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AGRI 2022

Bartlomiej Glina

Bartlomiej Glina, Speaker at Agriculture Conferences
University of Life Sciences, Poland
Title : Paludiculture as a win-win option for future agriculture use of peatlands


Peatland soils are the most carbon-rich soils in the world, storing ca. 600 Gt of carbon. However, recent human activity and observed climate change have transformed these ecosystems from long-term carbon sinks into carbon sources, thus altering global carbon cycling. The use of peatlands for agriculture is connected with drainage, which lowered the water table and make these ecosystems more suitable for cultivation. In Central and Western Europe, up to 90% of peatlands have been exploited for agriculture which may have led to peat subsidence and release of GHGs to the atmosphere, what together affects the carbon pools depletion. Thus, in view of the recent international agreements on climate action, the wise use of peatlands (including restoration activity) is of crucial importance. Therefore, future agriculture on peatlands must apply climate smart activity which maintains low carbon emission by maintaining high water level. One of the recently discuss method for sustainable peatland management practices is paludiculture, especially in the context of re-used of degraded peatland ecosystems. Paludiculture, as generally been defined is using biomass from wet and rewetted peatlands under conditions that maintains the peat body, facilitate peat accumulation of organic matter and provide the ecosystem services associated to natural peatlands. This method allow to produce biomass from rewetted peatlands under conditions that maintain the peat body, sustain peatland ecosystem services, and encourage carbon accumulation. However, rewetted peat soils are less suitable for agriculture and dairy farming, as common agricultural crops are not adapted to such wet conditions and the limited load-bearing capacity of wet peat soils restricts their accessibility for agricultural machinery. The aim of this review study is to assess the effect and potential benefits of paludiculture and peatlands restoration in climate change mitigation. Additionally, the adaptation and bottlenecks for the development of paludiculture in food crops in temperate climate zone will be discussed.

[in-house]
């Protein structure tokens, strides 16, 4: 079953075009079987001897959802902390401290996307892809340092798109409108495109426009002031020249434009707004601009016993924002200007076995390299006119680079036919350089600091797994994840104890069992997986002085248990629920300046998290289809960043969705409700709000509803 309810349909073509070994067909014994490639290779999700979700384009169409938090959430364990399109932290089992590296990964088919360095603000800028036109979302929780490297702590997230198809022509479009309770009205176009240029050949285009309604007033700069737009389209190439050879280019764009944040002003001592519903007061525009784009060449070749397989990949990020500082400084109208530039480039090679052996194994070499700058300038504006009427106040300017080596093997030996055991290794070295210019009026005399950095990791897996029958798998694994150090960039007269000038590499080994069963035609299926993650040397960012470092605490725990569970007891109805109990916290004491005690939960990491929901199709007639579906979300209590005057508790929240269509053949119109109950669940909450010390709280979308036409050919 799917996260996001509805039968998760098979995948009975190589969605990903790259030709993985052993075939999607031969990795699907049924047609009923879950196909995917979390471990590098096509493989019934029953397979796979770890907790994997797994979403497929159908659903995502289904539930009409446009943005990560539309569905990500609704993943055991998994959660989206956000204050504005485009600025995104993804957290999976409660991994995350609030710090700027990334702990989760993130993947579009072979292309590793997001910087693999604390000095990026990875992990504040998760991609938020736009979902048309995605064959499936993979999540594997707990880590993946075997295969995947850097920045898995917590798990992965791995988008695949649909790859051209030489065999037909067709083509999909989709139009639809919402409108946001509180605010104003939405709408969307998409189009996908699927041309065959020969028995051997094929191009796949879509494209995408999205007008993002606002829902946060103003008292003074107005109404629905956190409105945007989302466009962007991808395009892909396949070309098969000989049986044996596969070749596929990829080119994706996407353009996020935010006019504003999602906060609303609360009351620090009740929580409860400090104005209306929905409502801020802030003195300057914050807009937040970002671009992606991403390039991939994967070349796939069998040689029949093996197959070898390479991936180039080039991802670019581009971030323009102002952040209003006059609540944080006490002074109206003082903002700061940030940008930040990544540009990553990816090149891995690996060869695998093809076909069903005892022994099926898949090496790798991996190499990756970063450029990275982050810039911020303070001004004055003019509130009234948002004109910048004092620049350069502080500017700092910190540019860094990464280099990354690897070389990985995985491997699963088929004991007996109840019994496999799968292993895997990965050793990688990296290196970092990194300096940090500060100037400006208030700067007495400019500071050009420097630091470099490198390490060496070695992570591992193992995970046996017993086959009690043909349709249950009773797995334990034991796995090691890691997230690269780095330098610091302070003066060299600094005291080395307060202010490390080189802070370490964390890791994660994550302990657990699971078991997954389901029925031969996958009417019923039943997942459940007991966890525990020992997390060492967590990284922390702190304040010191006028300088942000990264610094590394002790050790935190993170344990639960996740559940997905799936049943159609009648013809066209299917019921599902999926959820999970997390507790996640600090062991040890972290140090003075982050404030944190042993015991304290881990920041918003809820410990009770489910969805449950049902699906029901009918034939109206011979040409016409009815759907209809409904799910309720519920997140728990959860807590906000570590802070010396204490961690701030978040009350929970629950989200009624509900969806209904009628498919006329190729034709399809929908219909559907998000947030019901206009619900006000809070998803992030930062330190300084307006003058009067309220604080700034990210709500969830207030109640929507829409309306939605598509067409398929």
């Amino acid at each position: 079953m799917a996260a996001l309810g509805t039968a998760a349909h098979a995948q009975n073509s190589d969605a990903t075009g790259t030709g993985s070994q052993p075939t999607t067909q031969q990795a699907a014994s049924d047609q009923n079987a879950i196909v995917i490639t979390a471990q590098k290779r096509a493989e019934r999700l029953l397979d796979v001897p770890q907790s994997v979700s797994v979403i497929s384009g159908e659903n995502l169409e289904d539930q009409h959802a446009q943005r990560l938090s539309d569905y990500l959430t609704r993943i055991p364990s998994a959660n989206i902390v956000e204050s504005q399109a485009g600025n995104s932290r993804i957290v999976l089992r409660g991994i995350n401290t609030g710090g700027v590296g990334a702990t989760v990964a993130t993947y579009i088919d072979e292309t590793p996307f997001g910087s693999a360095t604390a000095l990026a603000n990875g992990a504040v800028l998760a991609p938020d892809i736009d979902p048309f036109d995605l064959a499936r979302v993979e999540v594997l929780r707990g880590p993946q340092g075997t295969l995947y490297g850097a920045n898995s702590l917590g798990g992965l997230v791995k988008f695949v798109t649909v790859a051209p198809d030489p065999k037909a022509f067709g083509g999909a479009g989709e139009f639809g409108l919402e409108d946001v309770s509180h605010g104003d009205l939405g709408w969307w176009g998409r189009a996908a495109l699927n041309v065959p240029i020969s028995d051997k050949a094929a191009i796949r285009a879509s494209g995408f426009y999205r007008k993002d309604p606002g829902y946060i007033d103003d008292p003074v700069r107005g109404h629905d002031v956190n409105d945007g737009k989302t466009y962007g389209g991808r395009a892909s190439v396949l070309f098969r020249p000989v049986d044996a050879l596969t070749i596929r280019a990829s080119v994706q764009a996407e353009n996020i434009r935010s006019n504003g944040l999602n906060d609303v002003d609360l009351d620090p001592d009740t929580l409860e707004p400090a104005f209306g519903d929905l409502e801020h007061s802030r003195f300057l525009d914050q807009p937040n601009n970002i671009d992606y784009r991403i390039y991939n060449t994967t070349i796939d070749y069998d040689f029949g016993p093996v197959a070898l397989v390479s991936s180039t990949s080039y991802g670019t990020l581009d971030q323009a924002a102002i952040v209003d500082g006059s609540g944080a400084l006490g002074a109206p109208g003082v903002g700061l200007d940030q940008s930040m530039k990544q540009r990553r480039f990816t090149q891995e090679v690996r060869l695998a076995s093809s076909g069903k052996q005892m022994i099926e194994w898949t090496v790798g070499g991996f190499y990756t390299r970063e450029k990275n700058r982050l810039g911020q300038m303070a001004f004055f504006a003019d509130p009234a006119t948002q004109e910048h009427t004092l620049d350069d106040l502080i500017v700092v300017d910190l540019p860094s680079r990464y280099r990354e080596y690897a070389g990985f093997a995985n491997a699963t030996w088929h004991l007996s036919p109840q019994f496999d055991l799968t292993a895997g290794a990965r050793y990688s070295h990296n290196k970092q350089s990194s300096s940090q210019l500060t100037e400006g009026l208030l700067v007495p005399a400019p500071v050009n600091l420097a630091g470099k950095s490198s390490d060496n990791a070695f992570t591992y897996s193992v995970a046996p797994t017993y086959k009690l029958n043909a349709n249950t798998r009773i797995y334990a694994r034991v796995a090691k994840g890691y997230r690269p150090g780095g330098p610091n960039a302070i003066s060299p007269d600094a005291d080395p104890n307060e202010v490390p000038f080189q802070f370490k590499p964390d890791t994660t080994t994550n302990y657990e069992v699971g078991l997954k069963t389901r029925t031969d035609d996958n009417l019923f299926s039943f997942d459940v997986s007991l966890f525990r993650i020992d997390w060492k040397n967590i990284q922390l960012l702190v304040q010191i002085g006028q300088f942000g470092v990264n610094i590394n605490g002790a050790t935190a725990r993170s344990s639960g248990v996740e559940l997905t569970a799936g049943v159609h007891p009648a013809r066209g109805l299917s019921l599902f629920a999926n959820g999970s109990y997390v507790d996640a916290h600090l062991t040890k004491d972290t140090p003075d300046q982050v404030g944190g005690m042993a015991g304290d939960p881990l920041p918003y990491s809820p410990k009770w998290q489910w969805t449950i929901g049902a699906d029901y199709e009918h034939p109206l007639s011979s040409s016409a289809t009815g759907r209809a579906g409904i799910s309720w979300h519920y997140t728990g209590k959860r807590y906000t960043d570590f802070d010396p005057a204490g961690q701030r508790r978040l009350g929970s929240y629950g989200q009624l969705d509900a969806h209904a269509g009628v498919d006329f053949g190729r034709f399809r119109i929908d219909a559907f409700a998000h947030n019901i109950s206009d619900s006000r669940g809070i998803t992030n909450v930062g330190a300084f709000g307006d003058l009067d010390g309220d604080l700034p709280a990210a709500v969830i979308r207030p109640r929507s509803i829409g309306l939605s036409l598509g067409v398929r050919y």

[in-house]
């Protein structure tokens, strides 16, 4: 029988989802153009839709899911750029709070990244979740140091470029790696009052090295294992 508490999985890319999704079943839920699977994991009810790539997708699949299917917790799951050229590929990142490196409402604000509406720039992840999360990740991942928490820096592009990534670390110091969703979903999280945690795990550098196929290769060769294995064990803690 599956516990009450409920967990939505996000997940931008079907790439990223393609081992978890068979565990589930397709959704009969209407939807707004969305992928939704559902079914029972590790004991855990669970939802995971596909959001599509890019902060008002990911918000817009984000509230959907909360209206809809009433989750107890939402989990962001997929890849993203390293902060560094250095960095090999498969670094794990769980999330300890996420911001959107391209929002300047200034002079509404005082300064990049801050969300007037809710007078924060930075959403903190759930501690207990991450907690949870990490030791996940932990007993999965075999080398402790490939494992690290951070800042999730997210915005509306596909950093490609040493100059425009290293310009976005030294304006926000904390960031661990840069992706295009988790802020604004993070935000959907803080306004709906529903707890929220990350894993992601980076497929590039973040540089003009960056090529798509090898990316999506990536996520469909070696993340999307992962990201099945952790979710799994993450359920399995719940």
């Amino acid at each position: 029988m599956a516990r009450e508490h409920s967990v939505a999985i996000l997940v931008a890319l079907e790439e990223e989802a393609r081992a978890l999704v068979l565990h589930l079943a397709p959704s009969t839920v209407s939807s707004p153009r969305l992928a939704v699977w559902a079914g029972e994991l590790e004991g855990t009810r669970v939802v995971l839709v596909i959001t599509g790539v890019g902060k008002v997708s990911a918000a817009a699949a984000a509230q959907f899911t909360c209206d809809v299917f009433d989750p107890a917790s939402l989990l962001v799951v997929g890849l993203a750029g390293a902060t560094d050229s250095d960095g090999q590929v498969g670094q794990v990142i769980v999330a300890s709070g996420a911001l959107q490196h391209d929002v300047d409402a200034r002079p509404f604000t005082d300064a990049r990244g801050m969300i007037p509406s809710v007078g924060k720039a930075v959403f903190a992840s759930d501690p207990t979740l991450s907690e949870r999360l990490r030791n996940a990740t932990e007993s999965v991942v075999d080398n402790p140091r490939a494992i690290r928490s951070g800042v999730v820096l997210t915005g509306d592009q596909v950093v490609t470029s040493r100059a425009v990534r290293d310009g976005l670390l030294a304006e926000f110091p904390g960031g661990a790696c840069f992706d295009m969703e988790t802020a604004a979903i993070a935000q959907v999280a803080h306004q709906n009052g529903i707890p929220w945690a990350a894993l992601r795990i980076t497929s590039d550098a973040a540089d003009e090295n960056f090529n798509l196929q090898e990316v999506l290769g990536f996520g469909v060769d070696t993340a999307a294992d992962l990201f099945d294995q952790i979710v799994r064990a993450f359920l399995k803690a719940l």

Dr. Bartłomiej Glina studied Environmental Protection at the Wroclaw University of Life Sciences, Poland and graduated as MS in 2010. He then joined the research group of Prof. Cezary Kabała at the Institute of Soil Science and Environmental Protection, Wrocław, Poland and received his PhD degree in 2014 at the same institution. The he obtained the position of an Associate Professor at the Department of Soil Science and Microbiology, Poznań University of Life Sciences, Poland. He has published more than 40 research articles, mainly related to soil/environment interactions, with special focus on peatland ecosystems.

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